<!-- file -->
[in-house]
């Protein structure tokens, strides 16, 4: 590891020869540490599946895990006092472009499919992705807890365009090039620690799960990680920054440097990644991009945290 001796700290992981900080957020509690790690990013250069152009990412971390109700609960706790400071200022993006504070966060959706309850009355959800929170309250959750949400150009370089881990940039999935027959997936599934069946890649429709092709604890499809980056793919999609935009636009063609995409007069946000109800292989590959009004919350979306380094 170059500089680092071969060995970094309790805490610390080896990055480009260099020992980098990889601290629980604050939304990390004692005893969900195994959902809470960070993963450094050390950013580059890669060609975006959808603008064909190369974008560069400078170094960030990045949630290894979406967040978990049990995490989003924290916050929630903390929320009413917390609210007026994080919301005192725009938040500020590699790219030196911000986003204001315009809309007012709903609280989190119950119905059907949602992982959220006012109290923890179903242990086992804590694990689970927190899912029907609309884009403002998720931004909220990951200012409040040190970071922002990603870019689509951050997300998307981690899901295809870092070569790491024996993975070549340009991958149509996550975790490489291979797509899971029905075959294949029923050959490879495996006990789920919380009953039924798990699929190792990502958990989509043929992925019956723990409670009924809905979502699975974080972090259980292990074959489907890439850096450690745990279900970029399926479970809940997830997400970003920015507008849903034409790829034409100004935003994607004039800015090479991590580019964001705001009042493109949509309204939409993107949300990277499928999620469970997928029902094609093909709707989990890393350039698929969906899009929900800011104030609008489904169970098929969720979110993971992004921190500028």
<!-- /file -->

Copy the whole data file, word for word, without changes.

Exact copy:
[in-house]
């Protein structure tokens, strides 16, 4: 590891020869540490599946895990006092472009499919992705807890365009090039620690799960990680920054440097990644991009945290 001796700290992981900080957020509690790690990013250069152009990412971390109700609960706790400071200022993006504070966060959706309850009355959800929170309250959750949400150009370089881990940039999935027959997936599934069946890649429709092709604890499809980056793919999609935009636009063609995409007069946000109800292989590959009004919350979306380094 170059500089680092071969060995970094309790805490610390080896990055480009260099020992980098990889601290629980604050939304990390004692005893969900195994959902809470960070993963450094050390950013580059890669060609975006959808603008064909190369974008560069400078170094960030990045949630290894979406967040978990049990995490989003924290916050929630903390929320009413917390609210007026994080919301005192725009938040500020590699790219030196911000986003204001315009809309007012709903609280989190119950119905059907949602992982959220006012109290923890179903242990086992804590694990689970927190899912029907609309884009403002998720931004909220990951200012409040040190970071922002990603870019689509951050997300998307981690899901295809870092070569790491024996993975070549340009991958149509996550975790490489291979797509899971029905075959294949029923050959490879495996006990789920919380009953039924798990699929190792990502958990989509043929992925019956723990409670009924809905979502699975974080972090259980292990074959489907890439850096450690745990279900970029399926479970809940997830997400970003920015507008849903034409790829034409100004935003994607004039800015090479991590580019964001705001009042493109949509309204939409993107949300990277499928999620469970997928029902094609093909709707989990890393350039698929969906899009929900800011104030609008489904169970098929969720979110993971992004921190500028």